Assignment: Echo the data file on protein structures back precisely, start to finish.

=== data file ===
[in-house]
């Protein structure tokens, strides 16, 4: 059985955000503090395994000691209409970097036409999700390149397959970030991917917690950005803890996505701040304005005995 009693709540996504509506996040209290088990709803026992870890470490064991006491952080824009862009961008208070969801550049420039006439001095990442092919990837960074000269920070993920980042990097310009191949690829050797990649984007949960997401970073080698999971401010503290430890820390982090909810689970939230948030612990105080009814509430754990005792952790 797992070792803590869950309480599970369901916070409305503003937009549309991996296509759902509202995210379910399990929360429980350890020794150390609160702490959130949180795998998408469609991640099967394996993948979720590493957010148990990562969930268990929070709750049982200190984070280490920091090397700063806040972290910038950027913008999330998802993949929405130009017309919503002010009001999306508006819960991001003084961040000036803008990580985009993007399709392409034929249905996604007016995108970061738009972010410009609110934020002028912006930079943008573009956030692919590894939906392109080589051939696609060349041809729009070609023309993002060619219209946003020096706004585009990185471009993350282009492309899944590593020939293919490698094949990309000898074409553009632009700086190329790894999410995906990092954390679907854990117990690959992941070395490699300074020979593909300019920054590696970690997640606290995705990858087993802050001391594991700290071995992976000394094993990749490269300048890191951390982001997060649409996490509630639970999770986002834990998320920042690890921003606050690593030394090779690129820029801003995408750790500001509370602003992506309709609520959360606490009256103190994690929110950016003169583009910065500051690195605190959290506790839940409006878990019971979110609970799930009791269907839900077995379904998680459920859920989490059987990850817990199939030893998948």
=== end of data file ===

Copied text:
[in-house]
């Protein structure tokens, strides 16, 4: 059985955000503090395994000691209409970097036409999700390149397959970030991917917690950005803890996505701040304005005995 009693709540996504509506996040209290088990709803026992870890470490064991006491952080824009862009961008208070969801550049420039006439001095990442092919990837960074000269920070993920980042990097310009191949690829050797990649984007949960997401970073080698999971401010503290430890820390982090909810689970939230948030612990105080009814509430754990005792952790 797992070792803590869950309480599970369901916070409305503003937009549309991996296509759902509202995210379910399990929360429980350890020794150390609160702490959130949180795998998408469609991640099967394996993948979720590493957010148990990562969930268990929070709750049982200190984070280490920091090397700063806040972290910038950027913008999330998802993949929405130009017309919503002010009001999306508006819960991001003084961040000036803008990580985009993007399709392409034929249905996604007016995108970061738009972010410009609110934020002028912006930079943008573009956030692919590894939906392109080589051939696609060349041809729009070609023309993002060619219209946003020096706004585009990185471009993350282009492309899944590593020939293919490698094949990309000898074409553009632009700086190329790894999410995906990092954390679907854990117990690959992941070395490699300074020979593909300019920054590696970690997640606290995705990858087993802050001391594991700290071995992976000394094993990749490269300048890191951390982001997060649409996490509630639970999770986002834990998320920042690890921003606050690593030394090779690129820029801003995408750790500001509370602003992506309709609520959360606490009256103190994690929110950016003169583009910065500051690195605190959290506790839940409006878990019971979110609970799930009791269907839900077995379904998680459920859920989490059987990850817990199939030893998948």